5 Suspicious Card-Present Transaction Characteristics

5 Suspicious Card-Present Transaction Characteristics


Customers who attempt to fraudulently use a credit card at the checkout are often betrayed by specific signs of suspicious behavior. Such signs may have a perfectly reasonable explanation that has nothing to do with an unauthorized credit card use, however statistical data show that they are associated with a higher rate of fraud. You should be able to identify such signs and then act according to your organization’s established fraud prevention procedures. We have written at length in previous posts about the way these procedures should be designed and recommend that you review our suggestions.


Following is a list of five suspicious signs at the point of sale that you should look out for:

  • Purchasing large quantities of merchandise without much attention to details. This is a very strong fraud indicator! If a customer is purchasing a sizable amount of merchandise, without much care for size, color, or even price, he or she is probably interested much more in its resale value than its utility.
  • Rushing the cashier into a quicker processing of the payment. Although your customer may really be in a hurry, such behavior may also be intended to force you to circumvent standard fraud prevention procedures. While you would not want to delay a legitimate customer any longer than necessary, you should never forgo regular card acceptance procedures, as this is exactly what the criminal’s goal would be. Explain to your customer that you appreciate the fact that they are short on time, but you are responsible for ensuring that all payments are legitimate and cardholders’ interests are protected.
  • Making multiple purchases within a short period of time. If a customer completes a purchase, leaves the store and then comes right back in, he or she may be doing it because they believe that making multiple fraudulent transactions for smaller amounts is less suspicious than making a single large-amount purchase.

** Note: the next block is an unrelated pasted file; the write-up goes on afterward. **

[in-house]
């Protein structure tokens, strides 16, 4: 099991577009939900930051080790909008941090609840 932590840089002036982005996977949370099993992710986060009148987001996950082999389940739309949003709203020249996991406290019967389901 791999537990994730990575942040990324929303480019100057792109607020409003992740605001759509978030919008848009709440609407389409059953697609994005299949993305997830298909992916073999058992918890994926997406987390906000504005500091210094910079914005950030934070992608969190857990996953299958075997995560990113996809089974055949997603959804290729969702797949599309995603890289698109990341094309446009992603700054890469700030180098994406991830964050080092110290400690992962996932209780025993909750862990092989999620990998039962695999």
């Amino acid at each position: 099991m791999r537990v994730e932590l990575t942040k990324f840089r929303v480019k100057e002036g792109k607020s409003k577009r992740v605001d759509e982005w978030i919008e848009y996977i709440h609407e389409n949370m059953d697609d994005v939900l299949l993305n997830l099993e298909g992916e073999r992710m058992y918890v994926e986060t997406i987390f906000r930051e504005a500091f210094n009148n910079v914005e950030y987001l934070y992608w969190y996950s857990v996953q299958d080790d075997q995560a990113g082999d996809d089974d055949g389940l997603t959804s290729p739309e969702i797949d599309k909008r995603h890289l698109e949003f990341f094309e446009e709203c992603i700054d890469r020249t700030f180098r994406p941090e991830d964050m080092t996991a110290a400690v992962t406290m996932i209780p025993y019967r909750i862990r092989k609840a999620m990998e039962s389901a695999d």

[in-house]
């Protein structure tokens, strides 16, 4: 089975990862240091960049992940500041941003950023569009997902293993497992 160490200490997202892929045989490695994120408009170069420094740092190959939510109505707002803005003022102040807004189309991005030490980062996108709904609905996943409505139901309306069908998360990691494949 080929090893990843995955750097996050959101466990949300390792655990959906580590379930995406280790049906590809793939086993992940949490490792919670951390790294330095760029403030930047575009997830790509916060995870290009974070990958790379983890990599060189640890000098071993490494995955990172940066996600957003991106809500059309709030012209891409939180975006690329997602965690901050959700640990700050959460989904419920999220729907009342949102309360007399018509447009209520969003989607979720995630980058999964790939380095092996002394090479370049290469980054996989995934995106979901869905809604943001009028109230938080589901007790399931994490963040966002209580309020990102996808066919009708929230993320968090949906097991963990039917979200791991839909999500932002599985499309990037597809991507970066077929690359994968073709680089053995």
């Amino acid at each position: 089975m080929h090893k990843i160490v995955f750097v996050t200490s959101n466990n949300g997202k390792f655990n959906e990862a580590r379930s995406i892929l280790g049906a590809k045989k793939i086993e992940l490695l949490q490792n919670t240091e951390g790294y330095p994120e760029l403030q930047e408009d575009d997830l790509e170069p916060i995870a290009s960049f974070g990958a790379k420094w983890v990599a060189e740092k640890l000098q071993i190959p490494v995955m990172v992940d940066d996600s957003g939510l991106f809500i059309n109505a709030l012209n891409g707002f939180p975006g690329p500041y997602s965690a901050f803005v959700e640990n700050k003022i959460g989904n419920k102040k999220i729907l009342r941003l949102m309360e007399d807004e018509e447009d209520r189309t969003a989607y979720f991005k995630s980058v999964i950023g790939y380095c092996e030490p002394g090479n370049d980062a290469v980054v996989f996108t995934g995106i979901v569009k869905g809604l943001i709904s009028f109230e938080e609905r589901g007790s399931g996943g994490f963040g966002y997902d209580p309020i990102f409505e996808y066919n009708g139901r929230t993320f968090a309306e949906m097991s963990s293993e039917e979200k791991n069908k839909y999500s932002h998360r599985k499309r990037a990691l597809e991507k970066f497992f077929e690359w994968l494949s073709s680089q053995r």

• Shopping either right after the store opens or before it closes. A fraudster may be shopping early in the morning or late in the evening, in the hope that the merchant will not be as attentive as during other stretches of the day.
  • Ignoring free delivery options (where applicable). If your customer asks no questions or completely ignores a free delivery option, in favor of a quicker but paid one, this could be a warning sign.


Now, it should be reiterated that, although suspicious, a certain behavior might be perfectly well justified and explained in another, completely legitimate way. By themselves, none of the above characteristics constitutes a proof of a fraudulent activity. You should always use your observations of customer behavior in the context of the particular setting. Different businesses attract different types of customers and what is considered a normal customer behavior at one place might be interpreted as completely irregular at another.


Once you have accumulated enough evidence to conclude that a fraudulent activity may be taking place, you should contact your processor’s voice authorization center and make a Code 10 call. You should keep the card in your possession during the call and follow the instructions you are given. If the instruction is to retain the card, you should only do it if it is safe to do so and then ask your customer for an alternative form of payment. If you feel threatened or uncomfortable, complete the transaction and make the call right after the customer leaves.


Image credit: La Tercera.

Add Comment

Read more:
Americans Shed Debt, but not Quickly Enough
Americans Shed Debt, but not Quickly Enough

Close